Keeping the spirit of Cuba alive

Buena Vista Social Club heir Ibrahim Ferrer Jr on bringing that Latin taste to the world

Keeping the spirit of Cuba alive
Keeping the spirit of Cuba alive Image #2

It sounds remarkable, but in the mid-1990s there was a very real danger that the flair and romance of Cuba’s traditional music was to be lost to the history books forever. The country’s distinctly Afro-infused Latin rhythms were under threat from modern Western sounds, Havana’s youth tired of their elders’ dancehall boleros, guajiras and rumbas.

Now, of course, the jubilant music of Cuba is everywhere, thanks in large part to the efforts of musicologist Juan de Marcos González, who trawled his country to assemble a line-up of aging elder statesmen for a last-minute recording session alongside American guitarist Ry Cooder. The result was 1997’s Buena Vista Social Club and the rest, as they say, is history. With the help of Wim Wenders’ 1999 Oscar-winning film of the same name, the aging, often poverty-stricken players became celebrities – and Cuba’s distinctive Latino rhythms exploded worldwide, the fire and joy invading nightclubs, music festivals and front rooms across the globe.

Now however, the music faces a fresh threat, as the Buena Vista’s most recognisable late-blooming stars – trova guitarist Compay Segundo, pianist Rubén González, and singer Ibrahim Ferrer – have all passed on, at aged 95, 84 and 78 respectfully. The responsibility has now fallen at the feet of the latter’s son, Ibrahim Ferrer Jr, a self-championed ‘true inheritor’ of Buena Vista who is fighting to keep his father’s work alive.

‘In the ’50s and ’60s modernity was threatening the romance of the fields, the African and Spanish role in music,’ says Ferrer ardently. ‘If it weren’t for a few “wise men”, separated and in separate parts of the country... then the tradition of Cuban song would have been lost. It’s [the music] been transmitted to my generation, this statement to preserve and transmit to the masses that feeling.’

Ferrer is speaking to me in the lush surroundings of Dubai’s new Latin-themed nightspot Izel, where he performed two nights for the venue’s opening party, and pledges to return to Dubai soon. ‘I feel honoured and privileged to bring Cuban music to this city and country,’ he says, his passion clear and unassuming despite communicating through a translator. ‘This is furthest you can ever go from Cuba, and I’m like a grain of sand – the first grain of sand – and I hope there will be a beach.’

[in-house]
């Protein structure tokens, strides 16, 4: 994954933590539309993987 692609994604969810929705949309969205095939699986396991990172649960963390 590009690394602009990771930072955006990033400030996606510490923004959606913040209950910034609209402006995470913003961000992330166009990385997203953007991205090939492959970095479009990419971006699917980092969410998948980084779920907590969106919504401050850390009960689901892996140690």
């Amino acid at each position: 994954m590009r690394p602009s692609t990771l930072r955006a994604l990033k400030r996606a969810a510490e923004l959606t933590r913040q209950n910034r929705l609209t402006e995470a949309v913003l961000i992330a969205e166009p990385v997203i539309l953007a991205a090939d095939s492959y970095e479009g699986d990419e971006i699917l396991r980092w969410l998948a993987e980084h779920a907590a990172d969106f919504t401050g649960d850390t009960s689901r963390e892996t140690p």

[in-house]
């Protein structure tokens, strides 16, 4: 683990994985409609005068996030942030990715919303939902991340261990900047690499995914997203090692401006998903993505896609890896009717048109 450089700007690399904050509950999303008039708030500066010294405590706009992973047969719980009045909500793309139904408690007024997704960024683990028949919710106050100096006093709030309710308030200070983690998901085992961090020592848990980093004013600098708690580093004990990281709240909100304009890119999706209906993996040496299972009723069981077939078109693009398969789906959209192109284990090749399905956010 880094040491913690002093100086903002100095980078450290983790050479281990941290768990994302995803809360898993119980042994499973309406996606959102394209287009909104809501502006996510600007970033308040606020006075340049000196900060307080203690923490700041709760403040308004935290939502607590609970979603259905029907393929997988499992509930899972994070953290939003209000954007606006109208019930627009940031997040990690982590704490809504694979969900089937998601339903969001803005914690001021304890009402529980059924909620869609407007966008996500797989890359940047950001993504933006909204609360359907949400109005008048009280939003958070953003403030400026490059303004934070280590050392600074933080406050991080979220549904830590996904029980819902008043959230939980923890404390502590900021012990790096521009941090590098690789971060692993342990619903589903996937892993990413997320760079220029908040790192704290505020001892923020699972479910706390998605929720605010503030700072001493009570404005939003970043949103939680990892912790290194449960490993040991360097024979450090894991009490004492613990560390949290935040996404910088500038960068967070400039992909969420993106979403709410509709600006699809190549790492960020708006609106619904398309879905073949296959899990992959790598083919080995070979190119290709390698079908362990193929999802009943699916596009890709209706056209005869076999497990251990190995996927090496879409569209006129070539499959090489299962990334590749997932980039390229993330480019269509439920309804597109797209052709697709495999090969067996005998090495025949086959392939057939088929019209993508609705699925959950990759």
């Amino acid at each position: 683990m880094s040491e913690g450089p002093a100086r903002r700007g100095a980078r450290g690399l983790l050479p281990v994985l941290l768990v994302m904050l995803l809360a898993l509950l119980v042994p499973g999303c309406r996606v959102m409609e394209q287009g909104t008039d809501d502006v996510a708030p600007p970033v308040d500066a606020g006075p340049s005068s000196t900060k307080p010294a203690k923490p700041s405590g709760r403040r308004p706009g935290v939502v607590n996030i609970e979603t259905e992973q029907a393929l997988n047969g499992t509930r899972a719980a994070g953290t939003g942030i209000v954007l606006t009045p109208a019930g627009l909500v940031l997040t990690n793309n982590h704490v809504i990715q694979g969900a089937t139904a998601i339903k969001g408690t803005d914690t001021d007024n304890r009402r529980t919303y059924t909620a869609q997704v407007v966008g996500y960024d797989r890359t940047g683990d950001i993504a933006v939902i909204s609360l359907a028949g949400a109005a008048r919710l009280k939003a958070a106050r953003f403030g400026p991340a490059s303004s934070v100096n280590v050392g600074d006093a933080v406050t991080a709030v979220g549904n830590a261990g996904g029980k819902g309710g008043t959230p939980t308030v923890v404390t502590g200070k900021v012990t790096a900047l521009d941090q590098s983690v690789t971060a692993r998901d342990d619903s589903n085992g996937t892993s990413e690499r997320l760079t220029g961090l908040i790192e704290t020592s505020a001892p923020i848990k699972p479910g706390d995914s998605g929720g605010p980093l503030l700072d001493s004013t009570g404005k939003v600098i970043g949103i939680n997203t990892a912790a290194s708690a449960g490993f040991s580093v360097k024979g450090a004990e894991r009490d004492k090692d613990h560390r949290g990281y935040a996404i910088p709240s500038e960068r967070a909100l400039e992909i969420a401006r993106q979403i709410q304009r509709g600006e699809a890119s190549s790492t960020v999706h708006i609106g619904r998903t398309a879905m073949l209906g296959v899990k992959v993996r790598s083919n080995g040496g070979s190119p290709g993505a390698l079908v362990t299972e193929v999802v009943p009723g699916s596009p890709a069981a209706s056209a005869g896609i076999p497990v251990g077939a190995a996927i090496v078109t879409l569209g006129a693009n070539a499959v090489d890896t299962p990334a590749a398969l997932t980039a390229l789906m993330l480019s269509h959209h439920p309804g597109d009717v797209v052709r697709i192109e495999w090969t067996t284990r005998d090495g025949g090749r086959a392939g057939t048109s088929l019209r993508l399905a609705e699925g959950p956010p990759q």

He wasn’t always such an ambassador. Despite growing up around music his whole life, Ferrer didn’t begin performing professionally until after his 40th birthday, warned off the musician’s nomadic lifestyle by his famous father. It was his mother, however, who ensured that the lust for music was born deep in the younger Ferrer’s soul, loading him with precious fuel which would be ignited much later in life.

‘I was listening to music in my mother’s belly,’ laughs Ferrer, now 56. ‘My father was a known singer but it was my mother who encouraged my music. For my father music and singing was a job, he did that out of the house, so when he came home he chose not to sing.

‘All he knew how to do was sing, he started singing when he was 12, and he went through tough times. So he didn’t want his sons to go intro music. He said “have a proper career, and maybe later do music as a hobby”. The desire to play music was always there for me, I wanted to learn to play every instrument, but I never took it seriously.’

Ferrer dutifully obeyed his father, working for 25 years traversing the world’s oceans as a naval engineer. He was however lucky enough to be in Havana for the Buena Vista sessions in February 1996, where he worked as a ‘help-boy’ at 38 years old. An experience he seems to recall like it was yesterday, Ferrer was tasked with rousing each of the 20 participating ‘old men’ and ensuring they were present for the three weeks of recording which would produce not only Buena Vista Social Club, but also Introducing... Rubén González, the first in a string of solo albums from members of the ensemble (Ferrer’s father was the only member to release three such albums).

Despite his experience with the album, duty came knocking and Ferrer set off that summer aboard the Blue West, embarking on a journey which would take him via North America to the Middle East. It would be more than a year before Ferrer returned; a political dispute daw the vessel held for 12 months in Iran. The experience taught him the value of his time, and when the singer finally made it back home in September 1997 he knew it was time to follow in his father’s footsteps. Since then Ferrer has released two albums, with a third on the way next year.

Ferrer’s decision to turn to music only became more poignant following his father’s passing in 2005: The pair had shared a stage for the first time just four years earlier, performing in front of a live crowd of 9,000 for Argentinean TV, where Ferrer now lives. His father made a surprise appearance to introduce his son, and Ferrer today interprets his father’s words as a formal blessing of his career change.

‘I don’t think it’s a responsibility, but I feel it is,’ says Ferrer, when asked about his father’s legacy. ‘I feel the urge and the need to transmit the traditional sound to the new generation coming out of Cuba, I feel the need to transmit everything that has come. There are very few bands in Cuba that try to preserve the real traditional Cuban sounds, from my generation there are very few left. I consider myself to be one of the lucky ones.’

Find out more about Ibrahim Ferrer Jr here
Izel is open Tuesday-Saturday 6.30pm-3am. Conrad Dubai, Sheikh Zayed Road, (04 444 7111).

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